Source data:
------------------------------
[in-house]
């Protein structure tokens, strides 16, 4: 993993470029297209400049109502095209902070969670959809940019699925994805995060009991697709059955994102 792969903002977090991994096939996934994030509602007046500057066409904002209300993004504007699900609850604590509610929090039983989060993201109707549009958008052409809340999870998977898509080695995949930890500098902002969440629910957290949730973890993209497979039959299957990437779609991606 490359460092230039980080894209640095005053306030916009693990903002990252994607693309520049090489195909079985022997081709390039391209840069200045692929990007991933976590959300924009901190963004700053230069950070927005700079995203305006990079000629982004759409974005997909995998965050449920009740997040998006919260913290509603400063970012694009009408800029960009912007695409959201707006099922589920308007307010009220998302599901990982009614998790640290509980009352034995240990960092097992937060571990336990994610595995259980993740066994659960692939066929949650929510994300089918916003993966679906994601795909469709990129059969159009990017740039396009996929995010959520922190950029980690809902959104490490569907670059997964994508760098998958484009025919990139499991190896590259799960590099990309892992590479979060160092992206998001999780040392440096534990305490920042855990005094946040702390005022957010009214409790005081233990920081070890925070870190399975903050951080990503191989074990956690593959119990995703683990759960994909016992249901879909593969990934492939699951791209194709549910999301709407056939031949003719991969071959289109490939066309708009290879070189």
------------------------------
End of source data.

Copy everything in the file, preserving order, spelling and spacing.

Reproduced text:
[in-house]
């Protein structure tokens, strides 16, 4: 993993470029297209400049109502095209902070969670959809940019699925994805995060009991697709059955994102 792969903002977090991994096939996934994030509602007046500057066409904002209300993004504007699900609850604590509610929090039983989060993201109707549009958008052409809340999870998977898509080695995949930890500098902002969440629910957290949730973890993209497979039959299957990437779609991606 490359460092230039980080894209640095005053306030916009693990903002990252994607693309520049090489195909079985022997081709390039391209840069200045692929990007991933976590959300924009901190963004700053230069950070927005700079995203305006990079000629982004759409974005997909995998965050449920009740997040998006919260913290509603400063970012694009009408800029960009912007695409959201707006099922589920308007307010009220998302599901990982009614998790640290509980009352034995240990960092097992937060571990336990994610595995259980993740066994659960692939066929949650929510994300089918916003993966679906994601795909469709990129059969159009990017740039396009996929995010959520922190950029980690809902959104490490569907670059997964994508760098998958484009025919990139499991190896590259799960590099990309892992590479979060160092992206998001999780040392440096534990305490920042855990005094946040702390005022957010009214409790005081233990920081070890925070870190399975903050951080990503191989074990956690593959119990995703683990759960994909016992249901879909593969990934492939699951791209194709549910999301709407056939031949003719991969071959289109490939066309708009290879070189």